New Exhibit at Springfield Museums Honors Firefighters Lost on 9/11
SPRINGFIELD — In the months prior to 9/11, firefighter Peter Freund had been considering a career change after 23 years with the FDNY. One week after he perished at the World Trade Center, Freund’s family received a letter confirming his acceptance to teach high-school mathematics.
Described by some as “a living saint,” chaplain Mychal Judge was the first FDNY casualty listed on 9/11, entry number 0001. His helmet was later presented as a gift to the Pope.
A proud first-time uncle, firefighter William Johnston, had been looking forward to the baby shower on Sept. 30. His remains were found at Ground Zero that afternoon.
These are just a few of the stories that await visitors who come to view “Better Angels: the Firefighters of 9/11,” a new traveling exhibit at the Lyman & Merrie Wood Museum of Springfield History opening Tuesday, Jan. 12 and running through July 10. The exhibit features 343 portraits by artist Dawn Howkinson Siebel, one for every New York City firefighter lost in the World Trade Center attacks. Together, the images create a wall measuring 21 feet long, allowing visitors to come face to face with men who made their living running toward danger and saving lives, even at the risk of their own.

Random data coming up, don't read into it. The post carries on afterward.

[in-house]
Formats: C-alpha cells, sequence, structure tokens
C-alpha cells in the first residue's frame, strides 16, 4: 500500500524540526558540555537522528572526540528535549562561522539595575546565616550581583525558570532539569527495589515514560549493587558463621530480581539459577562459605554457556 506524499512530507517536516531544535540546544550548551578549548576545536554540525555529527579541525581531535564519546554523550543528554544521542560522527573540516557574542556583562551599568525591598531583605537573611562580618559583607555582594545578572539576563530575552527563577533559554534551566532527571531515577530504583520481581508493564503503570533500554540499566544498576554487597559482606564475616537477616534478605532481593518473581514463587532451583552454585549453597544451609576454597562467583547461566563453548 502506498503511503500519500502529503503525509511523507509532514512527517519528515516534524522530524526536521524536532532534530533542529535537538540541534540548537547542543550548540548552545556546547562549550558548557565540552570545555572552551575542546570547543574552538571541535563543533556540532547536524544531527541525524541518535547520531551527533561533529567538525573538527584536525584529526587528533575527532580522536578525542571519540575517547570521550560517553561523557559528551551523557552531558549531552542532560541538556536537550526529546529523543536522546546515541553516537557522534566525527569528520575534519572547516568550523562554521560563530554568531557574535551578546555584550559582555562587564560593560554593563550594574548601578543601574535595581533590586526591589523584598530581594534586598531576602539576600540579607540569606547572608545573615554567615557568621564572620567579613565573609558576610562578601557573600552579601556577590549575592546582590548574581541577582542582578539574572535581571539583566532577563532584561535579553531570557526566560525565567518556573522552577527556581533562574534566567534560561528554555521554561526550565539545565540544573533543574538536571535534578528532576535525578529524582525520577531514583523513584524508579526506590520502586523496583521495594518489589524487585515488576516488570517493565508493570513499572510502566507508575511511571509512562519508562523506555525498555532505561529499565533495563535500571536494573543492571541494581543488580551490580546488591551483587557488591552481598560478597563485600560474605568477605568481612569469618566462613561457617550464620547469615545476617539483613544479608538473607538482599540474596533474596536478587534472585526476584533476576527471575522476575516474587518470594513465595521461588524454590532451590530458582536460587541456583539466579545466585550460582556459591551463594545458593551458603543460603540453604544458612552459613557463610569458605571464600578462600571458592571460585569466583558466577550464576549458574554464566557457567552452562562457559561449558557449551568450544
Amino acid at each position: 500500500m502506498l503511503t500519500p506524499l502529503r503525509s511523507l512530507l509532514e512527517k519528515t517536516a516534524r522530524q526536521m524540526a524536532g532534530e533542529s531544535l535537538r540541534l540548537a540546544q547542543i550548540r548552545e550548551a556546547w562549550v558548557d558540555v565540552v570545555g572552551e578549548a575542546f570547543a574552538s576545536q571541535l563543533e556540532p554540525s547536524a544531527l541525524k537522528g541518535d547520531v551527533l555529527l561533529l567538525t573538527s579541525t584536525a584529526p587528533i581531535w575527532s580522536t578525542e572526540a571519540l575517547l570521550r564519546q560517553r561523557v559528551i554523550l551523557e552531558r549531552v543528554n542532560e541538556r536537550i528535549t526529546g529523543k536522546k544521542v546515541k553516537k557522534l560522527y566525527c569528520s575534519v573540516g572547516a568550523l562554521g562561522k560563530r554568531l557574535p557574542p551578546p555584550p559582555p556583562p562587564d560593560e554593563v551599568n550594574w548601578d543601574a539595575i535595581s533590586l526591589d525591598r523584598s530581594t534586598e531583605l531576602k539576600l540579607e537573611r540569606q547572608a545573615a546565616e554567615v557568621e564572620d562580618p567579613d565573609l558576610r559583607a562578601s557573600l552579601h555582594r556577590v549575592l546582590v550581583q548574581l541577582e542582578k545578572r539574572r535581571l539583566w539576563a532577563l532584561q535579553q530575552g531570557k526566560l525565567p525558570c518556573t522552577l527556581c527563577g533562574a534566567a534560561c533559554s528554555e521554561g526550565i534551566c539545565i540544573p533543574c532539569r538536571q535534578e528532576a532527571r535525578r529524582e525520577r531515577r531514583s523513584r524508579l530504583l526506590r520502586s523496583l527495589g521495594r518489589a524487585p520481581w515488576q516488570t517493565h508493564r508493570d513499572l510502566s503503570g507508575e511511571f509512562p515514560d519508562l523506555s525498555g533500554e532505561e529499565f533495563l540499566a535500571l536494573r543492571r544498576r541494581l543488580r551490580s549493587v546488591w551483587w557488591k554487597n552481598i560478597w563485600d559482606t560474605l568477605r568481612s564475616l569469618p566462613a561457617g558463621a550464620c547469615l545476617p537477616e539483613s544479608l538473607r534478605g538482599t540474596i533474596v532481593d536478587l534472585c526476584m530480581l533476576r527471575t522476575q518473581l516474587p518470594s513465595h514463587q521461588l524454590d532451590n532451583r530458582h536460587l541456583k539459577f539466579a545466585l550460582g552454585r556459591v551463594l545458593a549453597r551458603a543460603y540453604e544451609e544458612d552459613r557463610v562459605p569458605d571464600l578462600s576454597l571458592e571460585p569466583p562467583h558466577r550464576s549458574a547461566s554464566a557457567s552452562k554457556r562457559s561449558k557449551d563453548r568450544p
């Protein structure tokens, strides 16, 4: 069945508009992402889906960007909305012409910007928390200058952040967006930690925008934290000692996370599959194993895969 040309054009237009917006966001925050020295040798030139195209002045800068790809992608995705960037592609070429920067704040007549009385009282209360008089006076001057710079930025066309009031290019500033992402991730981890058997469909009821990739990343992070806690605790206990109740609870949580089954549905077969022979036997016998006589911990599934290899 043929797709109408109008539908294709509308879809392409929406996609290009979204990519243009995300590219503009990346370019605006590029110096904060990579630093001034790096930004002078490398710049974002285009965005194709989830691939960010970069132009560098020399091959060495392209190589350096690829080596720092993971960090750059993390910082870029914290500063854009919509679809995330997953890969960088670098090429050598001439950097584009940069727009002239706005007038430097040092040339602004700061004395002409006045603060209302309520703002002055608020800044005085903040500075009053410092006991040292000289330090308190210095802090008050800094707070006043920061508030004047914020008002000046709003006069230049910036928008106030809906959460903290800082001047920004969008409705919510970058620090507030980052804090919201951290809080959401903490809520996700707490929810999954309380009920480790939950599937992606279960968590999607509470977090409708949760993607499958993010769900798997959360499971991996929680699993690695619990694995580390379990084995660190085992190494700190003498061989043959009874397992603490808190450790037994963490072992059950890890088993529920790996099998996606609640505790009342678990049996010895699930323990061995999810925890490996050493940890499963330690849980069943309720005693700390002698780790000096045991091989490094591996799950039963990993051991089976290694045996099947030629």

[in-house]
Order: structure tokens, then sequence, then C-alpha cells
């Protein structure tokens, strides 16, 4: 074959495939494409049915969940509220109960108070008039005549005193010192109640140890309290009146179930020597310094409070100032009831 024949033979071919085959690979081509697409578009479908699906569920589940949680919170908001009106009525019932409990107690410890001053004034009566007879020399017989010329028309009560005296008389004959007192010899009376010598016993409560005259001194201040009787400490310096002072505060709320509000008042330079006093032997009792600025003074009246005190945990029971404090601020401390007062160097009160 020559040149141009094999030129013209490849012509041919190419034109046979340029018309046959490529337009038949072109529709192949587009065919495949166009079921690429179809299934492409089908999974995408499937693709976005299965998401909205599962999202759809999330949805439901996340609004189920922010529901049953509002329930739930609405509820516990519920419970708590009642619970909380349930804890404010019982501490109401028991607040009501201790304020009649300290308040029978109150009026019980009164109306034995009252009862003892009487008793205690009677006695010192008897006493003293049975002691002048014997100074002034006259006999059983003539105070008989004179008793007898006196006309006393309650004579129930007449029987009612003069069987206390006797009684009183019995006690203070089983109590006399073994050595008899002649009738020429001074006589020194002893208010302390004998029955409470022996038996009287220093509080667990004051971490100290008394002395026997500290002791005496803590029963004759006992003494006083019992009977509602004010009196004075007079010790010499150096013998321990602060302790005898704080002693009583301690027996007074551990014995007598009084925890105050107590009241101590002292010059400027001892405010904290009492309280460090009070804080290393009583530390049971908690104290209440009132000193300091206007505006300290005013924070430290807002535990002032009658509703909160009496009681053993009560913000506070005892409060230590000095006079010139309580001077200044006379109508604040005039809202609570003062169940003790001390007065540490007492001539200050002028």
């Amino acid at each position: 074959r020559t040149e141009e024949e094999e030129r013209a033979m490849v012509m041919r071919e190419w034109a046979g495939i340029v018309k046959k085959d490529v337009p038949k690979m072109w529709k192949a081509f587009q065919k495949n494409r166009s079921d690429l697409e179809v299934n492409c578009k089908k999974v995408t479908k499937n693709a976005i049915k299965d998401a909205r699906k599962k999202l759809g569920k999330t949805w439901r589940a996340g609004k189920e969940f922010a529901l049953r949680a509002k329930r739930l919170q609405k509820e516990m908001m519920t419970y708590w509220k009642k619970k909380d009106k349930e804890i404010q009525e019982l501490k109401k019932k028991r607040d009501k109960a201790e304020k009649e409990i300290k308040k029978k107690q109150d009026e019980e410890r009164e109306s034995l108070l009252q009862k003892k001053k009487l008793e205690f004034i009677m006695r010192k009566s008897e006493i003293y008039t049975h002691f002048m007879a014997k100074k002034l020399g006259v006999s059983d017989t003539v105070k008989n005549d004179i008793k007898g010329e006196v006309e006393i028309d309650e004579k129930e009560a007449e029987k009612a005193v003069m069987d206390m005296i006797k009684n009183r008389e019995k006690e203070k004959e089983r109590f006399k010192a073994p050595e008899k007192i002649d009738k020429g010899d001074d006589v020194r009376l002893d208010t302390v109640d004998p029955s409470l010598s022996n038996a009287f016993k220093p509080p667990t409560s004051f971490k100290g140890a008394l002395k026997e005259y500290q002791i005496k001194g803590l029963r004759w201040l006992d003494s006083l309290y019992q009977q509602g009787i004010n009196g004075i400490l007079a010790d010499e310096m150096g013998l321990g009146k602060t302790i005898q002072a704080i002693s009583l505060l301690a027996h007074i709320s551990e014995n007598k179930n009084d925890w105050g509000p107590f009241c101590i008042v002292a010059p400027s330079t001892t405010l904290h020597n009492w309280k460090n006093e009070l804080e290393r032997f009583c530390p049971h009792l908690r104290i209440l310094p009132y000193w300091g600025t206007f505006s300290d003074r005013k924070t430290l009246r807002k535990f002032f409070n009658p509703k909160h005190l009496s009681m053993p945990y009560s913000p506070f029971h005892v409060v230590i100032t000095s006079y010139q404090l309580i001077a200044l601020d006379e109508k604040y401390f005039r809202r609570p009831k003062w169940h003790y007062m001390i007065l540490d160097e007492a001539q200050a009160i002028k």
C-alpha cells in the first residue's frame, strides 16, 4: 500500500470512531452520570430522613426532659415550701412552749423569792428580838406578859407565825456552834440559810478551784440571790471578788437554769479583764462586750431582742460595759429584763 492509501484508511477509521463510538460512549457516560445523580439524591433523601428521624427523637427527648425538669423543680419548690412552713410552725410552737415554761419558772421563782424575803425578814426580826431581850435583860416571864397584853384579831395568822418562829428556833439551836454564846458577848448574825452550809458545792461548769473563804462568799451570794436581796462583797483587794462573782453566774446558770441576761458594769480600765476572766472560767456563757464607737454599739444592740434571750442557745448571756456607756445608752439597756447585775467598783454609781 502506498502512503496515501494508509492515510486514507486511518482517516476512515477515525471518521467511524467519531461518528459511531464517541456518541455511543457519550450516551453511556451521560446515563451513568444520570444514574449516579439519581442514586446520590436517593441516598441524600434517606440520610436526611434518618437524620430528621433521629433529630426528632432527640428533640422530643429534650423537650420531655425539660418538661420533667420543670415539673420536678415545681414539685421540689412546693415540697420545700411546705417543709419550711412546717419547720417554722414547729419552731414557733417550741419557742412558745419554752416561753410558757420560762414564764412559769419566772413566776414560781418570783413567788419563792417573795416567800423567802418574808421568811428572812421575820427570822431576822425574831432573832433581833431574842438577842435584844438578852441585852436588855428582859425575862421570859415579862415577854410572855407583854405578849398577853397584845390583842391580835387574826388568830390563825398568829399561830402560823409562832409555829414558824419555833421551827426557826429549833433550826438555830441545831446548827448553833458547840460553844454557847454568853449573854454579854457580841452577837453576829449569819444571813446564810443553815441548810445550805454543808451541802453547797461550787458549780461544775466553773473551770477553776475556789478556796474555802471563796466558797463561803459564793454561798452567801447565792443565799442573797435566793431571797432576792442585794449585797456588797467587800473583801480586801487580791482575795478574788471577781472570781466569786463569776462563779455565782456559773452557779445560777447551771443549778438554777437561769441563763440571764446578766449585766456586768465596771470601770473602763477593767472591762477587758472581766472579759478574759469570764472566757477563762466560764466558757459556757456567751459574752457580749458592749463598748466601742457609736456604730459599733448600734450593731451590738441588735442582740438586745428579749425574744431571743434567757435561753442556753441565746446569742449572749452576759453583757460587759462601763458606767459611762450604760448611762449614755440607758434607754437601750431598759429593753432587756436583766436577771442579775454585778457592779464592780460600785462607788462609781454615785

Siebel, a current resident of Easthampton, was living in Colorado at the time of the attacks, but had been a longtime resident of Manhattan in the years prior. Inspired when the New York Times printed photos of all 343 fallen FDNY members, Siebel set out to paint a portrait of every firefighter lost on that fateful day. Over the next few years, she painstakingly hand-painted each portrait onto a block of charred wood. In total, the exhibit took 3,000 hours and over six years to create.
In her artist statement for the exhibit, Siebel said, “these 343 firemen represent New York, the FDNY, their selfless profession, and also — in the way of heroes — the possibility that each of us may rise to the ‘better angels’ of our own nature.”
To mark the opening week of the exhibit, Siebel will speak at the weekly Museums à la Carte lecture on Thursday, Jan. 14 at 12:15 p.m.